Went to a Unity Design Feedback session in which I lamented aloud the lack of sloppy focus support. Others raised points both positive and negative about the design and we got some clues about how some of the current issues will be resolved in this cycle. (notes)
Next up was a session on debugging suspend and hibernate support. The presenter had some interesting ideas about how to get debug information from the kernel when it freezes before things like video are brought up. The basic idea was using either the PC speaker or a keyboard LED to encode the state of the system. This would be recorded using a camera or audio recorder and sent to the developers, who would have the tools to extract the data. (blueprint, notes)
I then went to a session on dual-monitor support. The general idea of this was that the current way of setting up multiple monitors is crap and that it can be done much more intelligently. (blueprint, notes)
Last up before lunch was a session about porting Gwibber to GTK3. I’m a huge fan of Gwibber in general, but it takes up far too many resources in its current state. Happy to hear they’re moving all the logic into the back end and rewriting a very simple client in Vala. (blueprint, notes)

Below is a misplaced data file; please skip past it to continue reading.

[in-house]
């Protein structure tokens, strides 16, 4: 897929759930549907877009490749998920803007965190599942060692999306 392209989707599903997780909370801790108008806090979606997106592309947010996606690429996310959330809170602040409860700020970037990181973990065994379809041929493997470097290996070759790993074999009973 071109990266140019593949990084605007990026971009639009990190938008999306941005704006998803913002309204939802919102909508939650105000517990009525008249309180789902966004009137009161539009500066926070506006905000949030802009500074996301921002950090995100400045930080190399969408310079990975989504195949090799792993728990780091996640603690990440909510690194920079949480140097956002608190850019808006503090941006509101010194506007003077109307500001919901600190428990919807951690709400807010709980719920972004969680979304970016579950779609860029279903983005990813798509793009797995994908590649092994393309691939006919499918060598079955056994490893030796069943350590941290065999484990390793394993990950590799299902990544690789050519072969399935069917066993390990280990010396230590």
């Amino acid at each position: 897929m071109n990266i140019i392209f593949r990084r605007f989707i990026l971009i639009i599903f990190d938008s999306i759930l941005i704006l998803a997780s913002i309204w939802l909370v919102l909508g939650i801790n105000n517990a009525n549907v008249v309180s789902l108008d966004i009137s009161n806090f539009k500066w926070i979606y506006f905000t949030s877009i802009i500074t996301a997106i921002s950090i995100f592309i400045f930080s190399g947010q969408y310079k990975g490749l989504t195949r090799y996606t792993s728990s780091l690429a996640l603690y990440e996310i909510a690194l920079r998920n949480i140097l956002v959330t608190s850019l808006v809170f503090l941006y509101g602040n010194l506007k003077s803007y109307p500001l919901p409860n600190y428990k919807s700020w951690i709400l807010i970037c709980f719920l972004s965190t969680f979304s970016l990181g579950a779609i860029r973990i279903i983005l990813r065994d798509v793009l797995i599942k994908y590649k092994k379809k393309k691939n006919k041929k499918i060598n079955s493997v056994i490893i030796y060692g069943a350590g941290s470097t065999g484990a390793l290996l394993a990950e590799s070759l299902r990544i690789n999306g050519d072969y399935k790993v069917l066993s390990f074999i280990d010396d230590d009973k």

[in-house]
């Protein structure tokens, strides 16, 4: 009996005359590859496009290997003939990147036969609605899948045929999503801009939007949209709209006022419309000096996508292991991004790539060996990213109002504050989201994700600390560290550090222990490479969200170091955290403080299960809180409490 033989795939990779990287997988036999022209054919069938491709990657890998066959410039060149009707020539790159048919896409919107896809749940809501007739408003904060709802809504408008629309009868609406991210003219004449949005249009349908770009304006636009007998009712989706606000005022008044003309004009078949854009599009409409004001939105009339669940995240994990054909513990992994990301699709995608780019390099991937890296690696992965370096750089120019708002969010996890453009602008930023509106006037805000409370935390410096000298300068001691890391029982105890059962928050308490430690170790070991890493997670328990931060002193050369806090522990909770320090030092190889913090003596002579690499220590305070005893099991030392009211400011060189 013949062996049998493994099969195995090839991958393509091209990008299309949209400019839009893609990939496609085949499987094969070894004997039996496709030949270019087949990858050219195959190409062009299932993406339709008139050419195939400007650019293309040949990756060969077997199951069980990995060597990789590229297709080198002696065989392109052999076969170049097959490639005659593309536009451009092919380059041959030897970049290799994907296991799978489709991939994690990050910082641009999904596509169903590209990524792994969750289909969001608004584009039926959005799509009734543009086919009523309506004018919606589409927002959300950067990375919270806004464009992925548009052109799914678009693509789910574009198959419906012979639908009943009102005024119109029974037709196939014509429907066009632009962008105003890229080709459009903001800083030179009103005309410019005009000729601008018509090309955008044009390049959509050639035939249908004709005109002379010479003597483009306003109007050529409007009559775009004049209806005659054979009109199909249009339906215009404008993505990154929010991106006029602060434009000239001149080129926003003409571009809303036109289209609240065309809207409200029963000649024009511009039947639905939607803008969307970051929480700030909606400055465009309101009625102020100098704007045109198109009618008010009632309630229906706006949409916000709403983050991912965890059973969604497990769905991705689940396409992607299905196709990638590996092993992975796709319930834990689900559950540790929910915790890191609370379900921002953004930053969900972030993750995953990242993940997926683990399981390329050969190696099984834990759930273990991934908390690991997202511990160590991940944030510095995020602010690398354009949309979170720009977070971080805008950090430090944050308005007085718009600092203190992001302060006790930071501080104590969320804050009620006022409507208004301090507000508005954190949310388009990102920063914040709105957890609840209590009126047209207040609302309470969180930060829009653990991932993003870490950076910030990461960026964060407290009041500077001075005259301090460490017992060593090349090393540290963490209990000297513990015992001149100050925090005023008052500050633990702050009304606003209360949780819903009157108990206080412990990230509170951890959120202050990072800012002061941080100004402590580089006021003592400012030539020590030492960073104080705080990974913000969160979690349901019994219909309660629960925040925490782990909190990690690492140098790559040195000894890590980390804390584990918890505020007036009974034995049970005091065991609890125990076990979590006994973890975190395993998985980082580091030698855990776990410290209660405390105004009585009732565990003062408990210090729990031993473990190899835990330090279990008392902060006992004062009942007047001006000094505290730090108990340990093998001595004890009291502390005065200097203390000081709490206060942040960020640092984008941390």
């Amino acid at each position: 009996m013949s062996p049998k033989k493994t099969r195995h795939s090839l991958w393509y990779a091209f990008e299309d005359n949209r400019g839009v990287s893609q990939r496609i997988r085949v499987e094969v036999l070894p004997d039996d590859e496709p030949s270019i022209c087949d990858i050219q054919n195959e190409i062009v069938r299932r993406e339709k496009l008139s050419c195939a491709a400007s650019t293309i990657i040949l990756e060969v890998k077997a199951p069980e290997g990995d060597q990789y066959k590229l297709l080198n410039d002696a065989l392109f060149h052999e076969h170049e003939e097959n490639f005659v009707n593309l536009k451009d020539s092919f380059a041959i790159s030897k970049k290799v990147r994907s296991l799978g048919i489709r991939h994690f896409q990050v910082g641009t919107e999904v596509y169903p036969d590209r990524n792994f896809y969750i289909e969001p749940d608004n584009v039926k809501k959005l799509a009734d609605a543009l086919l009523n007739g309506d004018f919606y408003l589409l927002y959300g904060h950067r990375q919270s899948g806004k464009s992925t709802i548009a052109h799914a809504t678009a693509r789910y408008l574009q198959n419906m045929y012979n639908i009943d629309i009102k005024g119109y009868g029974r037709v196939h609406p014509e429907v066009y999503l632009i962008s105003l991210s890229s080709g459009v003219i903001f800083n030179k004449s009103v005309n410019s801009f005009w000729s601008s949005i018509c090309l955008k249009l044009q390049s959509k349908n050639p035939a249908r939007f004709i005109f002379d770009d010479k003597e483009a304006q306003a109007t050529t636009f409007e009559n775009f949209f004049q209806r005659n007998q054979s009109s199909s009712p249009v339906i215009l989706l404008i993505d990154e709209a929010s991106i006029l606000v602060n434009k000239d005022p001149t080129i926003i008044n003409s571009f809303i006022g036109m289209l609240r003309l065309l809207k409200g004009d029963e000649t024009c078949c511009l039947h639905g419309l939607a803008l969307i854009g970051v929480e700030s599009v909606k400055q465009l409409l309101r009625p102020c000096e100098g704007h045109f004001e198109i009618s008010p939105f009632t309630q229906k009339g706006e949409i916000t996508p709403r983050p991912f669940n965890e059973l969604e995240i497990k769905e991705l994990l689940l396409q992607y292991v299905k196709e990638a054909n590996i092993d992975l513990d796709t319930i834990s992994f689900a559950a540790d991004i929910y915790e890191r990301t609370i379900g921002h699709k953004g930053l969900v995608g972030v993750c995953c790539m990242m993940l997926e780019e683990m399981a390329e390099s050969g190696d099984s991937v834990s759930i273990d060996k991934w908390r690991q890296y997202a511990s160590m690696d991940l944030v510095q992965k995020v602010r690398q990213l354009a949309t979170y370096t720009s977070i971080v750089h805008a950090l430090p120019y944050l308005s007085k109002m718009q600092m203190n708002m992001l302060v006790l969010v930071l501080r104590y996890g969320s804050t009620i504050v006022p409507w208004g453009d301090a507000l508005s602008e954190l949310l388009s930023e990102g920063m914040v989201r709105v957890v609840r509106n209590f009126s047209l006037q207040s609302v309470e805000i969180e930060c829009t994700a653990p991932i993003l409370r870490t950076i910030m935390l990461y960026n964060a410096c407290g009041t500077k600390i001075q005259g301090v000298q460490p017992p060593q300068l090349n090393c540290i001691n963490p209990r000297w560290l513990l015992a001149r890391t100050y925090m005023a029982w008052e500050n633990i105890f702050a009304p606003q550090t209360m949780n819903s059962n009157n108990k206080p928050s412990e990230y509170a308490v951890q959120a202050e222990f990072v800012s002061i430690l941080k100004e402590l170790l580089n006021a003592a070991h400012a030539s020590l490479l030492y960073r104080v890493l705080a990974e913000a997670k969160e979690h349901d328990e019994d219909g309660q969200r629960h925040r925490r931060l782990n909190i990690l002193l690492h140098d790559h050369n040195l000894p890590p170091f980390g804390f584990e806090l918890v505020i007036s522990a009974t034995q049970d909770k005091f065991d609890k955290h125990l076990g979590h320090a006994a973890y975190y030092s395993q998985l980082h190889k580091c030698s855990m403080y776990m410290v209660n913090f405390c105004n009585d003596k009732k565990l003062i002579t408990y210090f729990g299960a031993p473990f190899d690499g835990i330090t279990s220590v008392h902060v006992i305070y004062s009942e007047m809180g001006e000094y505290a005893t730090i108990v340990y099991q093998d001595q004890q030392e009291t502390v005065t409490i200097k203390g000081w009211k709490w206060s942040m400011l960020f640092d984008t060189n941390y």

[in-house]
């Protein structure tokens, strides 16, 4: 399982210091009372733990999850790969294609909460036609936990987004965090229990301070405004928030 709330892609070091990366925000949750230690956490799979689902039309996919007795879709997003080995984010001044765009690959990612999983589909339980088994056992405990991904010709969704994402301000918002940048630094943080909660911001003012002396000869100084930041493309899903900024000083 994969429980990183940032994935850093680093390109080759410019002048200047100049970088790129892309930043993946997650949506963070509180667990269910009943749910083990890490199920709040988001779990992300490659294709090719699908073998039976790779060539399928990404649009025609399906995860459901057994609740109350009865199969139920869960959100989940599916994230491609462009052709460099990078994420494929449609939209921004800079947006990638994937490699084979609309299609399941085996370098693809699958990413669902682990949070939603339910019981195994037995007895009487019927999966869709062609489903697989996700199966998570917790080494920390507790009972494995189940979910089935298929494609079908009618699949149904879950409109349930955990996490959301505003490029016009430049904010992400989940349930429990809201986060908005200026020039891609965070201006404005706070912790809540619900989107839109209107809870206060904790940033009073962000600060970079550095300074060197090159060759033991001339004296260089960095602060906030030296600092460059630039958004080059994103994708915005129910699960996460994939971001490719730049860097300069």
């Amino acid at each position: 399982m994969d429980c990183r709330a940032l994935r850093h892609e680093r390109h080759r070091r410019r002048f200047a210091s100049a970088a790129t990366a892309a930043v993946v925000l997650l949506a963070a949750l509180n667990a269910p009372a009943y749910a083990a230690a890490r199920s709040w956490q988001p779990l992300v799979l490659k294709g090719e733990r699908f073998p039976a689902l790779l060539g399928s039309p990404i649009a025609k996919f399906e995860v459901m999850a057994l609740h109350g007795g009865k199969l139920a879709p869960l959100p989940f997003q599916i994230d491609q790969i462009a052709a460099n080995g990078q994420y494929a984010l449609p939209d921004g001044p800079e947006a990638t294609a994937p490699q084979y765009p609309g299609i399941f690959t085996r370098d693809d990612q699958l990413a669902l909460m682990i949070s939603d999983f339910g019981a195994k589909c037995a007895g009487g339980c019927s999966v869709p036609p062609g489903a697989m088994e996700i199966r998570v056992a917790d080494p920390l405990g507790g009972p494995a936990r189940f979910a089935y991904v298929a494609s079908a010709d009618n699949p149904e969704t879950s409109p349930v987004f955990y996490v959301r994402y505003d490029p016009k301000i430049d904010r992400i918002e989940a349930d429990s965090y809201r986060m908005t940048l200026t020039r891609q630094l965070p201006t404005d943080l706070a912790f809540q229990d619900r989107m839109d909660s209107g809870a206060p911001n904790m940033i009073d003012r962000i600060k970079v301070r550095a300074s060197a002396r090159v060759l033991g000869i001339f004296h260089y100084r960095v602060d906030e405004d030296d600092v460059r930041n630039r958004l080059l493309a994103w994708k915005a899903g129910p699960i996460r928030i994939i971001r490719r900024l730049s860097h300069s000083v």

After lunch I went back to my room to relax a bit. Tried to call Emily but I guess my timing was not as good as I had thought.
Next was a session on Ubuntu’s distributed development processes. (blueprint, notes)
After that I went to a riveting session on postinst scripts for kernel packages and how to align them better with upstream initramfs-tools. (blueprint, notes)
Last session of the day was a Q&A with Mark Shuttleworth about governance in the Ubuntu community. He answered questions about how decisions like those around Unity and Banshee were made and how processes like those could be improved. (notes)
After dropping my bag in my room I met up with a large group heading to the Invisible Exhibition. Some members of the Hungarian Ubuntu Local Community team were gracious enough to guide us through the extensive public transit system to the exhibition and arrange for English-speaking guides for us. The exhibition itself consisted of several environments which we had to navigate and interact with in total darkness, simulating the everyday life of a blind person. There was a cabin, a forest, a busy street, a statue garden, an apartment, and a bar. In each place we tried to find our way around using only touch and hearing, helping each other as best we could. The statue garden had replicas of famous statues which we had to try to identify just by touching them. In the bar we were given the chance to buy a drink. Not being familiar at all with the coin of the realm made this a challenging and entertaining endeavor. Surprisingly enough I only messed up the value of one coin and I was able to enjoy a beer in total darkness.
When we had re-acclimated ourselves to the light we took a streetcar back toward the hotel and ended up at a little Italian restaurant where we had pizza (again!) and talked a while before heading back.